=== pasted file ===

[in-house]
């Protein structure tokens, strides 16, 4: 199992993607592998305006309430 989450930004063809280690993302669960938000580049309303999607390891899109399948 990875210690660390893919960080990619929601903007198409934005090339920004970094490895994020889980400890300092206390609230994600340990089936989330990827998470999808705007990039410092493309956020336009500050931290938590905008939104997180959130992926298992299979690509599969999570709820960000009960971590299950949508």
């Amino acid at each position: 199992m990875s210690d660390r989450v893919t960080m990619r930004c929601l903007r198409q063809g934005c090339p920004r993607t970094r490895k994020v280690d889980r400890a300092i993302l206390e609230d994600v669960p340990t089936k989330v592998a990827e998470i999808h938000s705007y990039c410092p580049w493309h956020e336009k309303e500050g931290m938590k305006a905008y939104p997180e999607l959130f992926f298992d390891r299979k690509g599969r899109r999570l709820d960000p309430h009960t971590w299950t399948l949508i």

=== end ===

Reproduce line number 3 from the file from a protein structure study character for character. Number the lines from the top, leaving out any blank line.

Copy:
């Amino acid at each position: 199992m990875s210690d660390r989450v893919t960080m990619r930004c929601l903007r198409q063809g934005c090339p920004r993607t970094r490895k994020v280690d889980r400890a300092i993302l206390e609230d994600v669960p340990t089936k989330v592998a990827e998470i999808h938000s705007y990039c410092p580049w493309h956020e336009k309303e500050g931290m938590k305006a905008y939104p997180e999607l959130f992926f298992d390891r299979k690509g599969r899109r999570l709820d960000p309430h009960t971590w299950t399948l949508i």